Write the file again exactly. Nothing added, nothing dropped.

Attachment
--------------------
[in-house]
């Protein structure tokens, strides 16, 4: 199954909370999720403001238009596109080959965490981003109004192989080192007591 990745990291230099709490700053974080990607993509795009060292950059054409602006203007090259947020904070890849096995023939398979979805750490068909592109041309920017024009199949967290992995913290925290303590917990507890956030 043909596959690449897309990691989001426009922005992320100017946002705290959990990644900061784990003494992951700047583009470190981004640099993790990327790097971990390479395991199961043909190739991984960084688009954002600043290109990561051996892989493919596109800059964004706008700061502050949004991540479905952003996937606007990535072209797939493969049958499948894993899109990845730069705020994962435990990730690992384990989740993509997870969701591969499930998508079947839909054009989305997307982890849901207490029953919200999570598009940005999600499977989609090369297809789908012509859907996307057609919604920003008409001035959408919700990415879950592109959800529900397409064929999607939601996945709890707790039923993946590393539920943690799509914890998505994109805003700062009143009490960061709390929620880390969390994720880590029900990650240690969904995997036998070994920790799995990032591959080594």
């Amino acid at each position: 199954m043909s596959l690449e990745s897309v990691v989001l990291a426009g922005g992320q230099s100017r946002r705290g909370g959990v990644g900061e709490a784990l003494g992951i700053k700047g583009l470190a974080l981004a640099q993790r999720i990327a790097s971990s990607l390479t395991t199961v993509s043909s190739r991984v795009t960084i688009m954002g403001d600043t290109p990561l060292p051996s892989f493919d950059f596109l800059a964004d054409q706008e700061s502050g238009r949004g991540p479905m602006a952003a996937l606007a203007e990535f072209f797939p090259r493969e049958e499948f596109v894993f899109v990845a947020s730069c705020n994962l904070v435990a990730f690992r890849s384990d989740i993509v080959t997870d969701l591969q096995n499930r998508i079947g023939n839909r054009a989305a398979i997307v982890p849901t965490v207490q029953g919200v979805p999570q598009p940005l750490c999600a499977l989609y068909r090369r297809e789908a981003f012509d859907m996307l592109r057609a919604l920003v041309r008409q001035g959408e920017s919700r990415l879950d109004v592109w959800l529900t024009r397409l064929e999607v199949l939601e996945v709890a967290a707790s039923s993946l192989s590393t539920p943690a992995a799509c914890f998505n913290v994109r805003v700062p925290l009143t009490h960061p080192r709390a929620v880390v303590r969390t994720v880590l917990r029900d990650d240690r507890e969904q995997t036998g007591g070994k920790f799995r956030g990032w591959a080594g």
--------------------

[in-house]
């Protein structure tokens, strides 16, 4: 199954909370999720403001238009596109080959965490981003109004192989080192007591 990745990291230099709490700053974080990607993509795009060292950059054409602006203007090259947020904070890849096995023939398979979805750490068909592109041309920017024009199949967290992995913290925290303590917990507890956030 043909596959690449897309990691989001426009922005992320100017946002705290959990990644900061784990003494992951700047583009470190981004640099993790990327790097971990390479395991199961043909190739991984960084688009954002600043290109990561051996892989493919596109800059964004706008700061502050949004991540479905952003996937606007990535072209797939493969049958499948894993899109990845730069705020994962435990990730690992384990989740993509997870969701591969499930998508079947839909054009989305997307982890849901207490029953919200999570598009940005999600499977989609090369297809789908012509859907996307057609919604920003008409001035959408919700990415879950592109959800529900397409064929999607939601996945709890707790039923993946590393539920943690799509914890998505994109805003700062009143009490960061709390929620880390969390994720880590029900990650240690969904995997036998070994920790799995990032591959080594």
């Amino acid at each position: 199954m043909s596959l690449e990745s897309v990691v989001l990291a426009g922005g992320q230099s100017r946002r705290g909370g959990v990644g900061e709490a784990l003494g992951i700053k700047g583009l470190a974080l981004a640099q993790r999720i990327a790097s971990s990607l390479t395991t199961v993509s043909s190739r991984v795009t960084i688009m954002g403001d600043t290109p990561l060292p051996s892989f493919d950059f596109l800059a964004d054409q706008e700061s502050g238009r949004g991540p479905m602006a952003a996937l606007a203007e990535f072209f797939p090259r493969e049958e499948f596109v894993f899109v990845a947020s730069c705020n994962l904070v435990a990730f690992r890849s384990d989740i993509v080959t997870d969701l591969q096995n499930r998508i079947g023939n839909r054009a989305a398979i997307v982890p849901t965490v207490q029953g919200v979805p999570q598009p940005l750490c999600a499977l989609y068909r090369r297809e789908a981003f012509d859907m996307l592109r057609a919604l920003v041309r008409q001035g959408e920017s919700r990415l879950d109004v592109w959800l529900t024009r397409l064929e999607v199949l939601e996945v709890a967290a707790s039923s993946l192989s590393t539920p943690a992995a799509c914890f998505n913290v994109r805003v700062p925290l009143t009490h960061p080192r709390a929620v880390v303590r969390t994720v880590l917990r029900d990650d240690r507890e969904q995997t036998g007591g070994k920790f799995r956030g990032w591959a080594g």